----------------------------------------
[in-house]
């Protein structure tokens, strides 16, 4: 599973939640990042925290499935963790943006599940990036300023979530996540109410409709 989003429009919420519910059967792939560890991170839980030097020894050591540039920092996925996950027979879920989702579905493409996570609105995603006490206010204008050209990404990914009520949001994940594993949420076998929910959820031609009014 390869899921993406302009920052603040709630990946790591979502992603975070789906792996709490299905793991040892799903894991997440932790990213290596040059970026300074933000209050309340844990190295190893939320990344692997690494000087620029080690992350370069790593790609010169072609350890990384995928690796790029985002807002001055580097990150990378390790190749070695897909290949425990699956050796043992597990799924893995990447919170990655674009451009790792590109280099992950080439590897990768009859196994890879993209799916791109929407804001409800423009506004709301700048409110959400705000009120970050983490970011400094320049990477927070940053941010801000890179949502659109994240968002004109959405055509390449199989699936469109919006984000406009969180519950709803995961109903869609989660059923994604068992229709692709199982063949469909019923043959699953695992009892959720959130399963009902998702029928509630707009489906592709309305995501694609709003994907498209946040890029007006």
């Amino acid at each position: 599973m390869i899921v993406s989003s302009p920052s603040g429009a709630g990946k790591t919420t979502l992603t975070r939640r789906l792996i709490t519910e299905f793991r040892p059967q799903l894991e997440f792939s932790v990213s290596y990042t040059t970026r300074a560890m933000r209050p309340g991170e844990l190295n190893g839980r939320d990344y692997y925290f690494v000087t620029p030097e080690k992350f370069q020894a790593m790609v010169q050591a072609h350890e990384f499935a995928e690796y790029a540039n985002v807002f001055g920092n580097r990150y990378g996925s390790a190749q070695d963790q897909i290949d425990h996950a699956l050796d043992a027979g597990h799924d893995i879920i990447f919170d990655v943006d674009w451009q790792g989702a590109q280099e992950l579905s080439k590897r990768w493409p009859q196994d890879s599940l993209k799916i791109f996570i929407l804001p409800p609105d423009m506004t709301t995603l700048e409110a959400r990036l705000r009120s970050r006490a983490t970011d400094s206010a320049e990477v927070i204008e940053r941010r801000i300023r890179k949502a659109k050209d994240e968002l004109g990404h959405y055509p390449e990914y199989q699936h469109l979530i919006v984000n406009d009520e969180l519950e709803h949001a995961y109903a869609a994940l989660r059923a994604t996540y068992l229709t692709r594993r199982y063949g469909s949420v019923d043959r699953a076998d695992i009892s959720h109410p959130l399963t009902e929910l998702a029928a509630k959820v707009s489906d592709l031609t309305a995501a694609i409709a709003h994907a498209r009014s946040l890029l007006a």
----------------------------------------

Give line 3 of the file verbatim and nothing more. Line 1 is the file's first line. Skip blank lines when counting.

């Amino acid at each position: 599973m390869i899921v993406s989003s302009p920052s603040g429009a709630g990946k790591t919420t979502l992603t975070r939640r789906l792996i709490t519910e299905f793991r040892p059967q799903l894991e997440f792939s932790v990213s290596y990042t040059t970026r300074a560890m933000r209050p309340g991170e844990l190295n190893g839980r939320d990344y692997y925290f690494v000087t620029p030097e080690k992350f370069q020894a790593m790609v010169q050591a072609h350890e990384f499935a995928e690796y790029a540039n985002v807002f001055g920092n580097r990150y990378g996925s390790a190749q070695d963790q897909i290949d425990h996950a699956l050796d043992a027979g597990h799924d893995i879920i990447f919170d990655v943006d674009w451009q790792g989702a590109q280099e992950l579905s080439k590897r990768w493409p009859q196994d890879s599940l993209k799916i791109f996570i929407l804001p409800p609105d423009m506004t709301t995603l700048e409110a959400r990036l705000r009120s970050r006490a983490t970011d400094s206010a320049e990477v927070i204008e940053r941010r801000i300023r890179k949502a659109k050209d994240e968002l004109g990404h959405y055509p390449e990914y199989q699936h469109l979530i919006v984000n406009d009520e969180l519950e709803h949001a995961y109903a869609a994940l989660r059923a994604t996540y068992l229709t692709r594993r199982y063949g469909s949420v019923d043959r699953a076998d695992i009892s959720h109410p959130l399963t009902e929910l998702a029928a509630k959820v707009s489906d592709l031609t309305a995501a694609i409709a709003h994907a498209r009014s946040l890029l007006a």